Over the course of the next few weeks, the Supreme Court will be hearing arguments both for and against allowing or disallowing the prohibition of certain curse words on network television. And, according to the Hollywood Reporter, deciding for decades to come whether Americans will find a safe haven from the decadence seen in cable channels.
Not surprisingly, the Christian Science Monitor has weighed in suggesting that not only does the government reserve the right to prohibit indecent or profane content on television that is freely available to children, but a mandate to do so.
Unfortunately, or not, depending on which side you’re on, the issue before the court isn’t whether swear words are indecent, or whether people uttering such words on network television is inappropriate, because the job of the Supreme court, as NPR reminds readers, is to read the Constitution and look at pending legal issues to see whether it’s covered or not. This means that the ruling, whichever way it goes, is likely to have broader implications than just whether people should be allowed to swear on network television. If the court rules that the constitution allows the government to step in to prevent the broadcasting of indecent or obscene material over so-called publically accessible airwaves, than some in the legal profession might interpret that to mean certain parts of the Internet as well.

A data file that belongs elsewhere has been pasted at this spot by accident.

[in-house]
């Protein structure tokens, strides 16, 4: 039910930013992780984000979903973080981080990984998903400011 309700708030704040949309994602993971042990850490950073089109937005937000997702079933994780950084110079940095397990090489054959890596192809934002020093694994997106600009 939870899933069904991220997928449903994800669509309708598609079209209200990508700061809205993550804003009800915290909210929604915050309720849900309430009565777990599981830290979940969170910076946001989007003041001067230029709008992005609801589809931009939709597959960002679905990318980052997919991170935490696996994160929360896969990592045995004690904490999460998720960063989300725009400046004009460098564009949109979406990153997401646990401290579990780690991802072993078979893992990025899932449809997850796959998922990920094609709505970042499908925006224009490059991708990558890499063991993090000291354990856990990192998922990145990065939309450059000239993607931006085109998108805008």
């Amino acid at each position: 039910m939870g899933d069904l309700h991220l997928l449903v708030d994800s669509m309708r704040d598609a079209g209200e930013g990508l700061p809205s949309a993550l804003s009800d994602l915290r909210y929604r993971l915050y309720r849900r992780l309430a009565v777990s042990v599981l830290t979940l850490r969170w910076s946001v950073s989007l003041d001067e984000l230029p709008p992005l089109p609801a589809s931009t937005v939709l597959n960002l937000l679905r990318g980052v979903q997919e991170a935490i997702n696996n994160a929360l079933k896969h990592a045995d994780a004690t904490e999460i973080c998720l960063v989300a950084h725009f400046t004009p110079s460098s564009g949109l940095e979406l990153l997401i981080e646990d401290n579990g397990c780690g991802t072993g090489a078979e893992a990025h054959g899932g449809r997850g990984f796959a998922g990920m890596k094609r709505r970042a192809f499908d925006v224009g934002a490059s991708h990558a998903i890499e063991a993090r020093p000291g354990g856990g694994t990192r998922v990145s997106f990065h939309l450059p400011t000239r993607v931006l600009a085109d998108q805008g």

On the other hand, if the court says the government doesn’t have the right to filter network television, it’s not likely that things will change anytime soon anyway. As the Report correctly points out, advertisers hold the keys to that kingdom. If they feel content in a show they sponsor will hurt them, they will refuse to sponsor them, and that will make whatever the court has to say rather moot.
There is the possibility that there might be some middle ground as well. With the networks fighting what they see as an uphill battle against cable channels that are free to air whatever they wish, they will be fighting hard for more freedom to choose what they air, which could result in a more obvious dividing line between prime-time fare, and stuff that is allowed after hours. In such cases, it’s likely filtering children from such content will fall to parents, who thus far, have proven to be less than diligent.
What’s still unclear is how such a decision might affect viewers. If the court comes down on the side of filtering, than not much will change. But if things go the other way and swearing suddenly starts cropping up in certain television shows, will viewers complain or stop watching, or simply go along with the change. Clearly no one can say for sure, but after the court hands down its decision, we’ll no doubt find out.